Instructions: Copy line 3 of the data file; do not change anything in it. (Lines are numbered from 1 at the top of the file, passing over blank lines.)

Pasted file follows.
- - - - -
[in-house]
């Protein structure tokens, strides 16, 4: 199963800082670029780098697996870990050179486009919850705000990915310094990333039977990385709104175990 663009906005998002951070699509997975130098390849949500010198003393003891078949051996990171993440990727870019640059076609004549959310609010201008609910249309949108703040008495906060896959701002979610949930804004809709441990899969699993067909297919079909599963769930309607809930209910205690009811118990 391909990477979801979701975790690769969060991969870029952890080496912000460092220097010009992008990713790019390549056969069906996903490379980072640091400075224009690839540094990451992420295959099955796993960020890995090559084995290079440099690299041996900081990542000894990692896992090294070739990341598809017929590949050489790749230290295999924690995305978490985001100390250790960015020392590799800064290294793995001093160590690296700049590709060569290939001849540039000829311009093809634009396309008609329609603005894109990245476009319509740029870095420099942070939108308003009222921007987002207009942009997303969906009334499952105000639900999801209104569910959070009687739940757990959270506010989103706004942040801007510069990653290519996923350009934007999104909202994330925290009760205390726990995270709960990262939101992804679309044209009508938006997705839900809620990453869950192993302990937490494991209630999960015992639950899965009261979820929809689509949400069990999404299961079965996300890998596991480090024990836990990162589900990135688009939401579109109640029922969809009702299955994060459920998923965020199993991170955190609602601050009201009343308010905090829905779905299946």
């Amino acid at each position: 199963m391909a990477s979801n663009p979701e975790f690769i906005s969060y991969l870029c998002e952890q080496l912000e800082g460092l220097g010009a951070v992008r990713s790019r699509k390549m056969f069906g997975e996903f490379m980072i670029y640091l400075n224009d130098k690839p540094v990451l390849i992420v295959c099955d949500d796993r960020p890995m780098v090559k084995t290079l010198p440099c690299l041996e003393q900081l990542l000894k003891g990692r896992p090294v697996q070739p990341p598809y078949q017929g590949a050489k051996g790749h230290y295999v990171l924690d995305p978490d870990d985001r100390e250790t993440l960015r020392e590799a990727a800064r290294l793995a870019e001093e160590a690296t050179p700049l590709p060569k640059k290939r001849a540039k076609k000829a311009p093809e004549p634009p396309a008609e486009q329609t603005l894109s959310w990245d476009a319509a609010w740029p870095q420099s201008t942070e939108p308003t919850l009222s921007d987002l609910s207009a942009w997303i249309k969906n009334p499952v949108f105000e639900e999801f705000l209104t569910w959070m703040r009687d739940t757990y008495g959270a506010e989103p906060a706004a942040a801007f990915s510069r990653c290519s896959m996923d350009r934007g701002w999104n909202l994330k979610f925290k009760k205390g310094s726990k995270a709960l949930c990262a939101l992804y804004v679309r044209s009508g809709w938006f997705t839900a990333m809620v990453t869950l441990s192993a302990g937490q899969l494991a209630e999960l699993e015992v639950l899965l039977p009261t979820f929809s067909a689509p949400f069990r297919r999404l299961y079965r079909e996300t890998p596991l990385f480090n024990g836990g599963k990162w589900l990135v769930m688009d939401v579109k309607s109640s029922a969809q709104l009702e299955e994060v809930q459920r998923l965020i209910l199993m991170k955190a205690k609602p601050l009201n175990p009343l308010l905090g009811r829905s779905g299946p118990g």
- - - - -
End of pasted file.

């Amino acid at each position: 199963m391909a990477s979801n663009p979701e975790f690769i906005s969060y991969l870029c998002e952890q080496l912000e800082g460092l220097g010009a951070v992008r990713s790019r699509k390549m056969f069906g997975e996903f490379m980072i670029y640091l400075n224009d130098k690839p540094v990451l390849i992420v295959c099955d949500d796993r960020p890995m780098v090559k084995t290079l010198p440099c690299l041996e003393q900081l990542l000894k003891g990692r896992p090294v697996q070739p990341p598809y078949q017929g590949a050489k051996g790749h230290y295999v990171l924690d995305p978490d870990d985001r100390e250790t993440l960015r020392e590799a990727a800064r290294l793995a870019e001093e160590a690296t050179p700049l590709p060569k640059k290939r001849a540039k076609k000829a311009p093809e004549p634009p396309a008609e486009q329609t603005l894109s959310w990245d476009a319509a609010w740029p870095q420099s201008t942070e939108p308003t919850l009222s921007d987002l609910s207009a942009w997303i249309k969906n009334p499952v949108f105000e639900e999801f705000l209104t569910w959070m703040r009687d739940t757990y008495g959270a506010e989103p906060a706004a942040a801007f990915s510069r990653c290519s896959m996923d350009r934007g701002w999104n909202l994330k979610f925290k009760k205390g310094s726990k995270a709960l949930c990262a939101l992804y804004v679309r044209s009508g809709w938006f997705t839900a990333m809620v990453t869950l441990s192993a302990g937490q899969l494991a209630e999960l699993e015992v639950l899965l039977p009261t979820f929809s067909a689509p949400f069990r297919r999404l299961y079965r079909e996300t890998p596991l990385f480090n024990g836990g599963k990162w589900l990135v769930m688009d939401v579109k309607s109640s029922a969809q709104l009702e299955e994060v809930q459920r998923l965020i209910l199993m991170k955190a205690k609602p601050l009201n175990p009343l308010l905090g009811r829905s779905g299946p118990g």